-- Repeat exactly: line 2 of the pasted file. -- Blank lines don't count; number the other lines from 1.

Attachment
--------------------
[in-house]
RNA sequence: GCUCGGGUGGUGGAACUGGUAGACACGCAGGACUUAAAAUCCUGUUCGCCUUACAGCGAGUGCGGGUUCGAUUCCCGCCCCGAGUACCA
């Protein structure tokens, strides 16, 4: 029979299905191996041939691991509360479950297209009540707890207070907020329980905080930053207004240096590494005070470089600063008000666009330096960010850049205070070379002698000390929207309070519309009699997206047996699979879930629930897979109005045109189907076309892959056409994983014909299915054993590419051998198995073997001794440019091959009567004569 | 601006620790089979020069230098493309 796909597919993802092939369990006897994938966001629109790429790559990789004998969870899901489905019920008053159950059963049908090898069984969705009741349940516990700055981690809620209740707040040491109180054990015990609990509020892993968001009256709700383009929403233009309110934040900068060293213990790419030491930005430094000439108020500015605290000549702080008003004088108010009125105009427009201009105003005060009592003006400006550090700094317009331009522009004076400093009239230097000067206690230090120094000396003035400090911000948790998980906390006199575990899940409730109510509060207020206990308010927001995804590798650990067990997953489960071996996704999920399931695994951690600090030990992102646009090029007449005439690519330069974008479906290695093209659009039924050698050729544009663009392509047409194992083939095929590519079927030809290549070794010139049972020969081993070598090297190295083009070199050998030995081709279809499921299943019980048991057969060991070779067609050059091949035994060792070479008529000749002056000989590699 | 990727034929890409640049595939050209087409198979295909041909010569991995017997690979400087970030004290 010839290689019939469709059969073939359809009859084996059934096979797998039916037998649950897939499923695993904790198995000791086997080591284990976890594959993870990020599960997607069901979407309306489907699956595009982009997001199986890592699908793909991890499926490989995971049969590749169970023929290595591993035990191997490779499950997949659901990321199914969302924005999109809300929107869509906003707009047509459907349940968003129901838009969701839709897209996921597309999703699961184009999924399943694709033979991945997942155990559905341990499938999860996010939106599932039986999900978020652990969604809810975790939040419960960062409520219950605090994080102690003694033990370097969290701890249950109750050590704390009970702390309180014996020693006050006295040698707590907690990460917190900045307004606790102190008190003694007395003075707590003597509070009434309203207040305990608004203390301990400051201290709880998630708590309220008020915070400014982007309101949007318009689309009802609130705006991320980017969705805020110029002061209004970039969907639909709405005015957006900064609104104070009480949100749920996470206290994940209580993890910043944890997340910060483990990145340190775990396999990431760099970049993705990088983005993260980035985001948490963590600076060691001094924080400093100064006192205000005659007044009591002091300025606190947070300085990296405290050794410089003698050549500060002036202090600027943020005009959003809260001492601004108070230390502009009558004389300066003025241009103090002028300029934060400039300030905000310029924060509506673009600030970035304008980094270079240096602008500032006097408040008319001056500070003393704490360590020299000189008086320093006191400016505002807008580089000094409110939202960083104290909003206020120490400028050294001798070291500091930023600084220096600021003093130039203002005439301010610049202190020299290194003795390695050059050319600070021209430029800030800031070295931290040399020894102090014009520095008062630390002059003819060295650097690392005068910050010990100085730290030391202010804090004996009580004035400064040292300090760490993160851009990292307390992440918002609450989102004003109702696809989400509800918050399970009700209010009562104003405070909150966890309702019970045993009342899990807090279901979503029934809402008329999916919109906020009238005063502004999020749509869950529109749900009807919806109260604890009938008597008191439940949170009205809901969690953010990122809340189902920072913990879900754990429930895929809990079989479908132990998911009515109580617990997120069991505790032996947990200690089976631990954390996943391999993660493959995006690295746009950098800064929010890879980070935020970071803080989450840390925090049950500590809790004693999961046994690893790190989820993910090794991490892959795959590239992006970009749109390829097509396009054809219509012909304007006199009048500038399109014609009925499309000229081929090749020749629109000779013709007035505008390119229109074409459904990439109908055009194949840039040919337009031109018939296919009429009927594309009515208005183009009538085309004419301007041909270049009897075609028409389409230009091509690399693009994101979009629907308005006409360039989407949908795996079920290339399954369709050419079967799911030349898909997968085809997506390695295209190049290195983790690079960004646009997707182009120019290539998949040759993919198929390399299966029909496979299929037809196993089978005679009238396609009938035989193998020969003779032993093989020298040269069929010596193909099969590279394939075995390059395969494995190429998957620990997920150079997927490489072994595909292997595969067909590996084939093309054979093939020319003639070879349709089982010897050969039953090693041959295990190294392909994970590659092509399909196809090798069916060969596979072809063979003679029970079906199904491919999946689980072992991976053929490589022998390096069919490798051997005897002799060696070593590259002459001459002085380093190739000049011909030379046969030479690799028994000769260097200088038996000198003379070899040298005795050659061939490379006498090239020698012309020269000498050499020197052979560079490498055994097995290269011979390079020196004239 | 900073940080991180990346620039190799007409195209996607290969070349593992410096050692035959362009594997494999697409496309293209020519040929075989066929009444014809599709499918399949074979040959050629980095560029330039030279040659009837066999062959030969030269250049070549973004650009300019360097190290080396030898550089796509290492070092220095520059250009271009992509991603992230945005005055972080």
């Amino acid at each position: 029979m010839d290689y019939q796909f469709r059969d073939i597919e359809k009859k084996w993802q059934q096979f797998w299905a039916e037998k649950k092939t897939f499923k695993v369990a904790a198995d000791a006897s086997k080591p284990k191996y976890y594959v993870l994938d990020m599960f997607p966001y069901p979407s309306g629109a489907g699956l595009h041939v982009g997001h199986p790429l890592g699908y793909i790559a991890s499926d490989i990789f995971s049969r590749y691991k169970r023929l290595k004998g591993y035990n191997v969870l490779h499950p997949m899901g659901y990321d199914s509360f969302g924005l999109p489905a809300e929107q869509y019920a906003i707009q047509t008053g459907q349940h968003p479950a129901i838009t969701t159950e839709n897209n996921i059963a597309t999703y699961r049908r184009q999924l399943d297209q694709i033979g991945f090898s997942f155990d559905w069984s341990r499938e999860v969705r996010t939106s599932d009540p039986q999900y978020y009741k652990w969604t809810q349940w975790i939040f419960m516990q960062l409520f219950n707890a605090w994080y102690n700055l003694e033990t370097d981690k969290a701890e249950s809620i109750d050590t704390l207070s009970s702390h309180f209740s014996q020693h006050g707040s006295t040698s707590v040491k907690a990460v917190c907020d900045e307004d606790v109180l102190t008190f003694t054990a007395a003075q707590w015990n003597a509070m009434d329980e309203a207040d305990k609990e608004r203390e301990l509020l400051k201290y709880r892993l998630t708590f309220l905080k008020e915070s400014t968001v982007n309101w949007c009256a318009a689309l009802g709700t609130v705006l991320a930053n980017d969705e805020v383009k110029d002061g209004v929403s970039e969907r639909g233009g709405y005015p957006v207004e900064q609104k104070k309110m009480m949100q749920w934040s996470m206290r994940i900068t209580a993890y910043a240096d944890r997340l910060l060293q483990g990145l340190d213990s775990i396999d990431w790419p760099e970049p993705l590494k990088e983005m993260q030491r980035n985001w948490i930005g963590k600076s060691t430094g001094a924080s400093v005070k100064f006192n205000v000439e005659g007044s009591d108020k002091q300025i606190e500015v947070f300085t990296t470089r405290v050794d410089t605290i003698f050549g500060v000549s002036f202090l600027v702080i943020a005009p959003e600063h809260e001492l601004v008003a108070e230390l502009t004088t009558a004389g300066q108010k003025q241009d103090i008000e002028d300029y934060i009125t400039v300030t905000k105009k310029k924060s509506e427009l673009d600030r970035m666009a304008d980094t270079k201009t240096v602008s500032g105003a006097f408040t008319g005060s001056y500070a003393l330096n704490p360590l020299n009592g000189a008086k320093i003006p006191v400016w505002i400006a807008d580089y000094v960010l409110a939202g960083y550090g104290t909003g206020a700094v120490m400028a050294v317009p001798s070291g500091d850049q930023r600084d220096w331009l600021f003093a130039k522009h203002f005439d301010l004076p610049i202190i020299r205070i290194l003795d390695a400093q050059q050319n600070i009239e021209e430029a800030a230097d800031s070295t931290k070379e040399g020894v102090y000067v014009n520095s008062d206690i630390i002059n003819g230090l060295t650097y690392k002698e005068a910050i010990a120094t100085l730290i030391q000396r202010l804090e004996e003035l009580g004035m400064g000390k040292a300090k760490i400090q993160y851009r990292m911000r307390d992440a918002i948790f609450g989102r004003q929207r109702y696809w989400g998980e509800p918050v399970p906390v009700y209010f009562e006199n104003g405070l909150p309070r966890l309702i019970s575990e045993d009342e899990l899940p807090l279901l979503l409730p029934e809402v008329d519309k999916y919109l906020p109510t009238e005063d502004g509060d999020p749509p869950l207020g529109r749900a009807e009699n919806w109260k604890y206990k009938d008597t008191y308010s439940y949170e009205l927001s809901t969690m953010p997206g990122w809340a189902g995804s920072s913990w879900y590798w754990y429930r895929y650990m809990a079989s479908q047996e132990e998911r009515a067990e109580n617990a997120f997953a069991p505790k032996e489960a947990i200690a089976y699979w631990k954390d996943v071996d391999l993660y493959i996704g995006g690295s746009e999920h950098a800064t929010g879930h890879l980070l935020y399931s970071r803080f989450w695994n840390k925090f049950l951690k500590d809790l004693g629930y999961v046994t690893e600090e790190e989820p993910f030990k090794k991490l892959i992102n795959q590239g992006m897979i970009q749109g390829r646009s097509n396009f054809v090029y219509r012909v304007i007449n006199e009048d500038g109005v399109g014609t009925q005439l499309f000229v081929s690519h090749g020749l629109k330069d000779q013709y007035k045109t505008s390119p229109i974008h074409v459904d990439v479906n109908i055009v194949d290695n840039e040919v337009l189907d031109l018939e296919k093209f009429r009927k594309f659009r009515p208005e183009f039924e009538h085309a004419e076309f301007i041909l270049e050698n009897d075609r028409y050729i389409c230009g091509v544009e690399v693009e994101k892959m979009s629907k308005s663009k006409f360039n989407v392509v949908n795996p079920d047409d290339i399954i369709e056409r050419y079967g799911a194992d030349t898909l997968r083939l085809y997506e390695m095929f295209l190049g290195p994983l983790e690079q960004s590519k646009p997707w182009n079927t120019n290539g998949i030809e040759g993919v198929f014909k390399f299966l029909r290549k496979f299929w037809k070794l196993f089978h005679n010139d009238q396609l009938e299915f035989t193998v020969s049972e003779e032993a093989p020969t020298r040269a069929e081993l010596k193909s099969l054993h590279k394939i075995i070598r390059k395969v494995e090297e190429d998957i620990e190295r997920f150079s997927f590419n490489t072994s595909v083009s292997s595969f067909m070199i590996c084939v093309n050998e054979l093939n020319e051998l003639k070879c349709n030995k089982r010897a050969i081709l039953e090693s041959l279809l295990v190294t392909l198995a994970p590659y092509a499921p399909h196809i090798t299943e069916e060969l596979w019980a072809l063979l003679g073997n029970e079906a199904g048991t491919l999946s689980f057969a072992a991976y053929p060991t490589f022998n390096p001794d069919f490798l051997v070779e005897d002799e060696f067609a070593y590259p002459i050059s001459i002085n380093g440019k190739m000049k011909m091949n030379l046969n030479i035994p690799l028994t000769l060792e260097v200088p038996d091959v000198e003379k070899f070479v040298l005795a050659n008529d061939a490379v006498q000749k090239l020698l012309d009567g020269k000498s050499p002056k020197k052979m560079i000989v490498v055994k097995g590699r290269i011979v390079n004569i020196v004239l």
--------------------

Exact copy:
RNA sequence: GCUCGGGUGGUGGAACUGGUAGACACGCAGGACUUAAAAUCCUGUUCGCCUUACAGCGAGUGCGGGUUCGAUUCCCGCCCCGAGUACCA